In line with the Renewable Energy Directive, actions may also include the assessment of the potential to participate in electricity markets by providing balancing, storage and other flexibility services.

Additionally, proposals should clearly demonstrate the interest/commitment of the district heating operators receiving support, and explain the content of the support to be provided and how the consortium will deliver this support on the ground.

Proposals should promote replication by other district heating operators/owners.

For actions focused mainly on specific investment project development, including preparation of a detailed business plan, project documentation, procurement and award of investment contracts, please refer to topic LIFE-2023-CET-PDA.
Scope B: Skills development of professionals, operators and public authorities

Proposals should strengthen the capacity of targeted professionals across the district heating and cooling value chain (including white collar workers) and/or civil servants in national, regional and local authorities.

In particular, proposals should provide the technical and practical knowledge required to:

develop new district heating and/or cooling systems based on low-temperature renewable energy sources and waste heat; and/or
modernise and integrate low-grade renewable energy and waste heat sources into existing systems; and
operate district heating networks at low temperatures.
This could cover, among others, one or more of the following aspects:

Development, testing and validation phase of new and/or upgrade and replication of existing training schemes, including on-site training and mentoring schemes.
Development or upgrade and dissemination of technical guidelines, including for buildings preparation for low-temperature district heating and solutions for heat storage.
Capacity building for deploying renewable and efficient district heating and cooling networks, integrating district heating development and building renovation programmes, including links with planning and heat mapping.
Activities should:

build on the lessons learned and material developed from previous projects and other programmes.
be based on concrete successful examples.
be tailored to local contexts.
enable peer-to-peer learning; and
be carried out, where applicable, through the use of existing software and tools.
Proposals should provide details on the actual scope and content of the training and capacity building activities to be developed, e.g. professional profiles and levels in the European Qualification Framework targeted; thematic coverage; duration of the training; validation mechanisms. Additionally, proposals should include the training of trainers and a testing and validation phase for the new or upgraded schemes developed. However, the actual, long-term, running of training schemes is not covered by this topic. Thus, a key element should be the development of a strategy ensuring that the schemes will be sustained after the end of the project, linking to available sources of funding at national and EU level.

Where relevant, applicants should aim to bring together employers, trade unions as well as training providers.

For public authorities, activities may also aim to support the development or strengthening of an enabling regulatory environment.

Proposals must be submitted by at least 3 applicants (beneficiaries; not affiliated entities) from 3 different eligible countries.

For Scope A, the Commission considers that proposals requesting a contribution from the EU of up to EUR 1.75 million would allow the specific objectives to be addressed appropriately.

For Scope B, the Commission considers that proposals requesting a contribution from the EU of up to EUR 1.5 million would allow the specific objectives to be addressed appropriately.

Nonetheless, this does not preclude submission and selection of proposals requesting other amounts.

Expected Impact:
Proposals should present the concrete results which will be delivered by the activities, and demonstrate how these results will contribute to the topic-specific impacts. This demonstration should include a detailed analysis of the starting point and a set of well-substantiated assumptions, and establish clear causality links between the results and the expected impacts.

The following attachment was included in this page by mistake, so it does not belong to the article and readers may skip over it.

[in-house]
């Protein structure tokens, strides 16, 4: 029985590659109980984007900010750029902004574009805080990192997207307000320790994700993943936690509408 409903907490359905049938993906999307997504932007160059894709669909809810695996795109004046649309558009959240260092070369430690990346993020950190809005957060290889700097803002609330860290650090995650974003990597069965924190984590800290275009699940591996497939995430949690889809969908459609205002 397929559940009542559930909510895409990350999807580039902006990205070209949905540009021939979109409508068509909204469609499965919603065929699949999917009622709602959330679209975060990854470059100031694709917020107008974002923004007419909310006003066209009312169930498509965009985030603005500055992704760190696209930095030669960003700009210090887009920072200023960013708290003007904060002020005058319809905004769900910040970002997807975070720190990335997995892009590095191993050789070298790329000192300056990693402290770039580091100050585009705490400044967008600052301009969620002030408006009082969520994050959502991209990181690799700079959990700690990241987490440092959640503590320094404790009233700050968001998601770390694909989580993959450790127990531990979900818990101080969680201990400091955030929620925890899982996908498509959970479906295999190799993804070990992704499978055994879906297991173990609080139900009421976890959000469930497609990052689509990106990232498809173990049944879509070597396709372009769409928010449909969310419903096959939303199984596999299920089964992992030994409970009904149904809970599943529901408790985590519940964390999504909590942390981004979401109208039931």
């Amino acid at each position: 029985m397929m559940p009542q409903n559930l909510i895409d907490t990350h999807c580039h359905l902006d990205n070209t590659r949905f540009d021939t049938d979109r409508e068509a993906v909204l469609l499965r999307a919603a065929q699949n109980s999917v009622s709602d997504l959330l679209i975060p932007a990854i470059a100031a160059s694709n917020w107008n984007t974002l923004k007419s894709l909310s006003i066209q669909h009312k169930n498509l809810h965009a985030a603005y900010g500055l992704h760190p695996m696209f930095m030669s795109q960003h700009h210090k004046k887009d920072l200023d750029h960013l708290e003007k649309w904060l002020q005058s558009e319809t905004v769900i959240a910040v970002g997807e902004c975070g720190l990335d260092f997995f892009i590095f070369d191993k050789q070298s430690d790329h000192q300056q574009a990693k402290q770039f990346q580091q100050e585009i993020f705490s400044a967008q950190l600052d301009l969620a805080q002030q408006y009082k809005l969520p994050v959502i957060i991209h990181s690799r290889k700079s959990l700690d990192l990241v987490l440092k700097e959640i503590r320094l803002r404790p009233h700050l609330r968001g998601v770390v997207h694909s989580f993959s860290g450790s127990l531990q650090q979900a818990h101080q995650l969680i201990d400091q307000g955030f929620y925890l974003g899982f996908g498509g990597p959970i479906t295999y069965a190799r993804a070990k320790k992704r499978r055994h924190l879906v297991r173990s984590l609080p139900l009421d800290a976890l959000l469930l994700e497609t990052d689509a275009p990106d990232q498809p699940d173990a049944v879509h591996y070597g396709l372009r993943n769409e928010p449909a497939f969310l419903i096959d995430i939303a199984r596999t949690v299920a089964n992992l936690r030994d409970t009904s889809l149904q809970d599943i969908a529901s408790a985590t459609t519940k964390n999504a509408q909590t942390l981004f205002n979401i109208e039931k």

Proposals submitted under this topic should demonstrate how they will contribute to:

equip district heating operators with investment plans, guidance, internal capacity and other elements which are required to transition towards the criteria defined for ‘efficient district heating and cooling’ (for scope A).
build the capacity of professionals and/or civil servants to develop new district heating and/or cooling systems based on low-temperature renewable energy sources and waste heat; and/or modernise and integrate low-temperature renewable energy and waste heat sources into existing systems; and operate district heating networks at low temperatures (for scope B).
Proposals should quantify their results and impacts using the indicators provided for the topic, when they are relevant for the proposed activities. They should also propose indicators which are specific to the proposed activities. Proposals are not expected to address all the listed impacts and indicators. The results and impacts should be quantified for the end of the project and for 5 years after the end of the project.

The indicators for this topic include:

For Scope A:

Number of existing district heating systems equipped with an investment plan allowing them to fulfil the criteria for ‘efficient district heating and cooling’ defined in the Energy Efficiency Directive.
Number of local and regional authorities integrating the outcomes of the project in their energy planning.
Investments in energy efficiency and renewable energy sources triggered by the implementation of the investment plans developed thanks to the project (cumulative, in million Euro).
For Scope B:

Number of training schemes and capacity building activities developed, upgraded and replicated of existing, including on-site training and mentoring schemes for professionals, operators and public authorities.
Number of trainers trained.
Number of professionals and civil servants trained.
Number of operators with strengthened capacity (when relevant).
Number of stakeholders and organisations endorsing technical guidelines and core material for specialised training.
Number of local, regional, or national regulatory frameworks strengthened.
Proposals should also quantify their impacts related to the following common indicators for the LIFE Clean Energy Transition subprogramme:

Investments in sustainable energy (energy efficiency and renewables) triggered by the project (cumulative, in million Euro) – covered as topic-specific indicator, see above.
Primary energy savings triggered by the project (in GWh/year).
Renewable energy generation triggered by the project (in GWh/year).
Reduction of greenhouse gases emissions (in tCO2-eq/year).